For Tanzania, keeping this sprawling railway empire functioning was key to its unity and its economic future. Canada, maybe nostalgic for its own glorious railway project, decided it could help with that, and the experts arrived in droves. The General Manager and the Chief Financial Officer of the TRC were both Canadians. Canadians helped in the locomotive repair shops, with quarries producing the gravel for the railbed, and with the communications system. Bombardier locomotives pulled Canadian rolling stock over rails forged in Hamilton. It was kind of like the Wheat Project I would later join; the more you did, the more fun things you found needed to be done. Tanzania paid Canada for all that equipment, but they paid in shillings which could not legally be exported, even if someone outside of Tanzania would have wanted them. The bureaucrats dubbed these “counterpart funds” and they were used to fund all sorts of development programs like wells for villages and roofs for orphanages. It was all on an epic scale and a lot of Canadians spent a lot of time in Tanzania. 

German-built railway station in Kigoma on Lake Tanganyika. Kigoma is just north of where the Chicago Tribune reporter Stanley did that “Doctor Livingston, I presume” thing, and just south of Gombe Stream National Park, the site of a long-running study of chimpanzees

But our Canadian experts, unlike those Russian wives, had no experience with living in the land of empty shelves, electricity shortages, and a bureaucracy which needed rubber-stamped forms for everything; all of this in Kiswahili which none of the experts managed to learn. It was not going well, and the high-priced help was spending most of its time out of the office confounded by Dar es Salaam life. Ron Audette at the Canadian High Commission had passed through Iringa once while I was teaching, and he figured maybe my survival there had given me a leg up. Or more likely he could smell how badly I needed this as my teaching contract was expiring and I wanted to stay. In any case I was stunned when he offered me a contract to set up a small office to babysit all those experts.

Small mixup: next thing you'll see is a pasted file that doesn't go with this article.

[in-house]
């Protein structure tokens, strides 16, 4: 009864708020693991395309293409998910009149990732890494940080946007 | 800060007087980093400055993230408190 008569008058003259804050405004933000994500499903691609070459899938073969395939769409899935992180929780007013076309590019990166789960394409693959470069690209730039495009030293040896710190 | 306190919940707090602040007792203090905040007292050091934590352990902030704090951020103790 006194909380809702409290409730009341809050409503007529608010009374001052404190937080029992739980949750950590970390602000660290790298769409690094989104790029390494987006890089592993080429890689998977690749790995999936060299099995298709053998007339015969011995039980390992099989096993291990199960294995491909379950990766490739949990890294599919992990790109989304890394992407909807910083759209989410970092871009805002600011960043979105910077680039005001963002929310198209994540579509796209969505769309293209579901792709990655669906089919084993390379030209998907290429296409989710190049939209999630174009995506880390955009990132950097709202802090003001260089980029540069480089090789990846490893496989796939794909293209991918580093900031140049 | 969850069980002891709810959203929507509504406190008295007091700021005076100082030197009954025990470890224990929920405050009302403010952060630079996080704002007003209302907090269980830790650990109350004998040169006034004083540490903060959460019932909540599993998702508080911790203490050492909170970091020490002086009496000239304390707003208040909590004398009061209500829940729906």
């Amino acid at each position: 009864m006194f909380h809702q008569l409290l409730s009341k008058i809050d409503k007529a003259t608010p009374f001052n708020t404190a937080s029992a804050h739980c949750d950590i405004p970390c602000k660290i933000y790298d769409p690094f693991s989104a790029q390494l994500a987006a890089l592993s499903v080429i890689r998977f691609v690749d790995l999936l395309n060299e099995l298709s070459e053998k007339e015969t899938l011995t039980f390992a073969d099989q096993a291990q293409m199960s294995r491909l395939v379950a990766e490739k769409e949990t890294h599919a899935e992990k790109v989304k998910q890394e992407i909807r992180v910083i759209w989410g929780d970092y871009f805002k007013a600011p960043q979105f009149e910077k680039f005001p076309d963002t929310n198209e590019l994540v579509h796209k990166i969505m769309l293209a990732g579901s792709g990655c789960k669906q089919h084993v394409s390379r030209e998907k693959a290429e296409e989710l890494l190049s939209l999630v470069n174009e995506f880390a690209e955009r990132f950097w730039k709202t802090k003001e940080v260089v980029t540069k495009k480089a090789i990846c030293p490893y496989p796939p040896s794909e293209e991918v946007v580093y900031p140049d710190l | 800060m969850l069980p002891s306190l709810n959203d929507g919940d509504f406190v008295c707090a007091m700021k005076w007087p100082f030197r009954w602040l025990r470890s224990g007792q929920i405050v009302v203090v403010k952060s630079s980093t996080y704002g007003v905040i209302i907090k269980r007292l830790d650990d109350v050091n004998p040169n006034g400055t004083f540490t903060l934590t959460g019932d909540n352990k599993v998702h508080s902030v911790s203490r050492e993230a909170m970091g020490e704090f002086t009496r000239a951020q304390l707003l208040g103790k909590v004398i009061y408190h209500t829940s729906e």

The culture shock moving from Canada to a developing country is supposed to be a big challenge. I can’t deny that, but the culture shock of moving from Iringa to Dar es Salaam was bigger. In Iringa I was growing or foraging my food, cooking on charcoal, drinking moonshine made from bamboo sap, and collecting rainwater off the roof to have a bath. Then my contract ended, and I was on a 12-hour overnight bus ride on unspeakable roads with only a backpack and a galvanized steel bucket to my name. The next day I had a job with a salary, the keys to a Peugeot 104 and was housesitting for the vacationing Ron in his air-conditioned house that had a back-up generator for his back-up generator as well as a pantry full of imported food and booze. My job was to take care of the Canadians’ housing, travel, banking, electrical generators, vehicles, spare parts, bread supply, food orders from Denmark, language training, cultural orientation, and dispute resolution. The theory was that my work would allow those experts to whip the TRC into shape and get those trains running on time. 

It was an intimidating challenge and a steep learning curve, but I was motivated and turned out to have the right experience for the work. Ron had been right; my years living in Iringa had given me a leg up. 

In 1985 I was replaced by a Canadian management company which took over the office I had set up and I moved on up to Arusha to work on the Tanzania-Canada Wheat Program. In Dar es Salaam my successor hired one of those ship-wrecked Russian women to handle logistical support to the Canadian families. Highly organized and efficient, she upped the office octane considerably. But in a plot worthy of Graham Greene, she turned the head of the otherwise pious Canadian Chief Financial Officer at the TRC. Or at least that was the belief of the CFO’s wife. High drama followed to the point where the issue was said to have been raised in the Canadian House of Commons by a backbencher accusing CIDA of employing a Soviet spy in Dar es Salaam. My amateur sleuthing in Hansard failed to turn up any reference to this minor skirmish in the Great Game but then again … it wouldn’t, would it?